Book 35 In Nonestica

“For my parents, who gave me too many books as a child.”


Writing about poetry presents the same problem as writing about music, so I shall paraphrase the old quote; writing about poetry is like crying over architecture.  Neither one will really convey the true sense of how one felt about it, still I read the poetry book, indeed I have more poetry books to read, so I have to figure out some way of capturing the feeling.


The above quote is the forward to In Nonestica and should anything I write ever get published in its own volume I hope to steal the spirit of it for my own forward.  It’s a very adult book, that is grown up while still holding on to some of the themes that, I at least, associate with childhood.  The poems in this collection represent pirates, the characters from The Wizard of Oz, and my personal favorite personification and anthropomorphic animals.  There are old stories, a poem is dedicated to a man who died in the thirties over a game of cards, and to my mind the first poem “Patchwork Girl” serves as a classic invocation of the muse and harkens us to pay attention to what follows.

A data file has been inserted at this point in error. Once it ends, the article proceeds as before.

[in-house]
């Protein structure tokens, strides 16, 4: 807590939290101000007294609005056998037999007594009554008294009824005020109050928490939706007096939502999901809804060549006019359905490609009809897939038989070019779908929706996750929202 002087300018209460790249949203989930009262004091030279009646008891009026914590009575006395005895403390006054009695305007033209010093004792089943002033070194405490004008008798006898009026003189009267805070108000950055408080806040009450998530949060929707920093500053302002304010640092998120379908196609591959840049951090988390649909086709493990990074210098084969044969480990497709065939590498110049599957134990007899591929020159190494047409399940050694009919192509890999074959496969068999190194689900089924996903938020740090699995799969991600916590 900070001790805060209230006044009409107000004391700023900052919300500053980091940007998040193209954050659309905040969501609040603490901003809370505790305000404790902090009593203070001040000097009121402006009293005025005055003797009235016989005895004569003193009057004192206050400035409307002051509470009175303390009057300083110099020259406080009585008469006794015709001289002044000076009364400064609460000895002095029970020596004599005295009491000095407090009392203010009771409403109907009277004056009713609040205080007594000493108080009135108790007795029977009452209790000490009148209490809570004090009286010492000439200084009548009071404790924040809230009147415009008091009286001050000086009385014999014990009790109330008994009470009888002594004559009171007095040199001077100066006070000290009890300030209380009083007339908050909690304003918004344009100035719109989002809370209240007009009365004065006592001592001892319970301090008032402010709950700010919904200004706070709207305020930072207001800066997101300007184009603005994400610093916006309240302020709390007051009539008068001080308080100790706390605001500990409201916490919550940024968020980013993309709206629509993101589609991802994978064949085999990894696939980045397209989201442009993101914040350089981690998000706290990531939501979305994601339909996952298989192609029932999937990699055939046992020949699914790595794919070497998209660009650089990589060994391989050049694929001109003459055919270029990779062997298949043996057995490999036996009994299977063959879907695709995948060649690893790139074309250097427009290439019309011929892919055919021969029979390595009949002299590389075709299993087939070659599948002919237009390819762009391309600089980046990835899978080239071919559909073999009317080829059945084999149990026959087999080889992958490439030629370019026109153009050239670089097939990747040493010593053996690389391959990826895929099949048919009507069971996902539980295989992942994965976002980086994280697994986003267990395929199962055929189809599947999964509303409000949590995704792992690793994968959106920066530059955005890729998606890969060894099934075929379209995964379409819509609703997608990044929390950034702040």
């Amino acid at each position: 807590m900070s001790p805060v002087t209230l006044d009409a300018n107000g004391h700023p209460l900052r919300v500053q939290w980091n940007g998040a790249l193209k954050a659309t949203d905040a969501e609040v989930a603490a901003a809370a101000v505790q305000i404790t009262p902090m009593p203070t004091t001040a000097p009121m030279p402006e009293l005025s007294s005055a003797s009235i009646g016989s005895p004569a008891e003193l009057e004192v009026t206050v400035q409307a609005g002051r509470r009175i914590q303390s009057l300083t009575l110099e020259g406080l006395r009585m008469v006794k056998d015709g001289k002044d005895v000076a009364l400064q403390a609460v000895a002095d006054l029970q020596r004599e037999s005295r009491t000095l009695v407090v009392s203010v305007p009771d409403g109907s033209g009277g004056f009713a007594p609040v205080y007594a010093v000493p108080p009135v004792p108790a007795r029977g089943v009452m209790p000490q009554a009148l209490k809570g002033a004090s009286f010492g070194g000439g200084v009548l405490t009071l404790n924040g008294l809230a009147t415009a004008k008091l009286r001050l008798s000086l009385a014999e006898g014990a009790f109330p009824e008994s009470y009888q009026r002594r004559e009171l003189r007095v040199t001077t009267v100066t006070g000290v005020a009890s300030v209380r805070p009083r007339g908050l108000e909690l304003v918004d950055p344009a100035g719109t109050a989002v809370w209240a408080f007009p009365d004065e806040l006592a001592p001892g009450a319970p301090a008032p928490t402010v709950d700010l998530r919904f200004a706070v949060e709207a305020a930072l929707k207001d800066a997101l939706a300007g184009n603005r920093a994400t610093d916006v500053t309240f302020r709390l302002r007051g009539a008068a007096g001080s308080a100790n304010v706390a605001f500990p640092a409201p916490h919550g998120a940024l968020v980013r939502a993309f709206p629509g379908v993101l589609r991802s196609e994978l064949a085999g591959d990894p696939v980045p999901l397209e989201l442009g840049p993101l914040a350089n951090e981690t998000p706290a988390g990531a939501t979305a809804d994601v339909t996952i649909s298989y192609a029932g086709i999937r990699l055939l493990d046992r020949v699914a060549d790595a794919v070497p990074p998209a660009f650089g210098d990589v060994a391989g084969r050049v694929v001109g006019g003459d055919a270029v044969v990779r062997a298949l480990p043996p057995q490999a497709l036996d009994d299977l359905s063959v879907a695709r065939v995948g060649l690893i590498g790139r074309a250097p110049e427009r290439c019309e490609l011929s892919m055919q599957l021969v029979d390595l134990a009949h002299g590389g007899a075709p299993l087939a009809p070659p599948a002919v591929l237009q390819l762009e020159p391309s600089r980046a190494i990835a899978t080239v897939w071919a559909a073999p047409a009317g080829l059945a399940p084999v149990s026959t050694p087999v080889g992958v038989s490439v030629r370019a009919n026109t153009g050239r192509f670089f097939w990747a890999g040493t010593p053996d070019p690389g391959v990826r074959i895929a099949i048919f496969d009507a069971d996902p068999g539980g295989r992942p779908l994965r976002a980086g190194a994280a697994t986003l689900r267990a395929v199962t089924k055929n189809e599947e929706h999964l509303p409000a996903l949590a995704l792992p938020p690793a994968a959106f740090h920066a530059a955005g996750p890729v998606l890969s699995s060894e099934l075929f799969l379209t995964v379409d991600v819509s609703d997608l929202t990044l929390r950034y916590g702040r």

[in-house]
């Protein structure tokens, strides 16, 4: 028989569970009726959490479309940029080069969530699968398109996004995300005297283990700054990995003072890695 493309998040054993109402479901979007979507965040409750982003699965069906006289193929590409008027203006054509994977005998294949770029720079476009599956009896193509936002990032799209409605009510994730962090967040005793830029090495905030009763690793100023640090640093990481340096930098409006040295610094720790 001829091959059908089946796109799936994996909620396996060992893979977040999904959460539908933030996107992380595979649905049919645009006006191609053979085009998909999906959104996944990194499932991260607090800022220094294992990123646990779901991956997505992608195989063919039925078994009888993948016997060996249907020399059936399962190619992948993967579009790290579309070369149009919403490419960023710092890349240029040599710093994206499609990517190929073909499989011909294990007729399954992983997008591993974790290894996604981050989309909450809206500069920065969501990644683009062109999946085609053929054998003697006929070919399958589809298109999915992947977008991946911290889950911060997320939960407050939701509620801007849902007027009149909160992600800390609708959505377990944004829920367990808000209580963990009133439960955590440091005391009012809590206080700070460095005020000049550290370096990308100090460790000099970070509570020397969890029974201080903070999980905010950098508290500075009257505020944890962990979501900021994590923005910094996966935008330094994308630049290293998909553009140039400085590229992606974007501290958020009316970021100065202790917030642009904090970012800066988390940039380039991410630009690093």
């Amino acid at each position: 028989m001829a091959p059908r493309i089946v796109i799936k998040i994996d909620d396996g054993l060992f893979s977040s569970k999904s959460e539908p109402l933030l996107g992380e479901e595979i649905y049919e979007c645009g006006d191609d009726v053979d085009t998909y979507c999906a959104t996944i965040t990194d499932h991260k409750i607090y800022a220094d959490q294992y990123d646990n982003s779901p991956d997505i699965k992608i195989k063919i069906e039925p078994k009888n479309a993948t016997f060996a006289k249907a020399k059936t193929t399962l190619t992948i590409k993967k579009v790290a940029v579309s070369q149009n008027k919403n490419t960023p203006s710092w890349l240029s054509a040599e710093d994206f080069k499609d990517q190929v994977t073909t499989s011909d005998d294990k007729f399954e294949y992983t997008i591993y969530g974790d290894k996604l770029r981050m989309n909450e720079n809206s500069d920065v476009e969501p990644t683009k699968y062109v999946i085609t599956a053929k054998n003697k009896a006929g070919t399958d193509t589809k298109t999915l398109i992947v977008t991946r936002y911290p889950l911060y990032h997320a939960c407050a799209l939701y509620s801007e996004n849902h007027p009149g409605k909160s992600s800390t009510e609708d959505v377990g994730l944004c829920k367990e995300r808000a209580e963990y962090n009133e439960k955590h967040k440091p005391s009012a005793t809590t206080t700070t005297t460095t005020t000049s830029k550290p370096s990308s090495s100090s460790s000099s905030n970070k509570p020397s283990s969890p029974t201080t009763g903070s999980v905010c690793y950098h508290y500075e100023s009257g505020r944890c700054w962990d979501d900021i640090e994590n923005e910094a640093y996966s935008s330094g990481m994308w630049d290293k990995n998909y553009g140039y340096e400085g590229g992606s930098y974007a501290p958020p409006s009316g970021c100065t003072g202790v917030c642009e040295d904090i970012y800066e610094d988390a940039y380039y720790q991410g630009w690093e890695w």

Some of my favorite poems from the collection are “Visitors” a poem describing a stuffed elephant and talking about lucky it was to have grown up in the narrator’s room, rather than in the wild.  “A Love Poem, Because Love” the aforementioned poem dedicated to the card player named Love.  My favorite poem was “Zanesville” which described the thoughts going through some animals who escaped from a private collector in Ohio, the poem was smart and funny, from the descriptions of the monkey trying to pass itself off as a human, to the tiger which had attacked an escaping monkey, before escaping itself.


Love did have a lot in common/ with love: he was inscrutable and pretty/ particular as to where he spent his / time,

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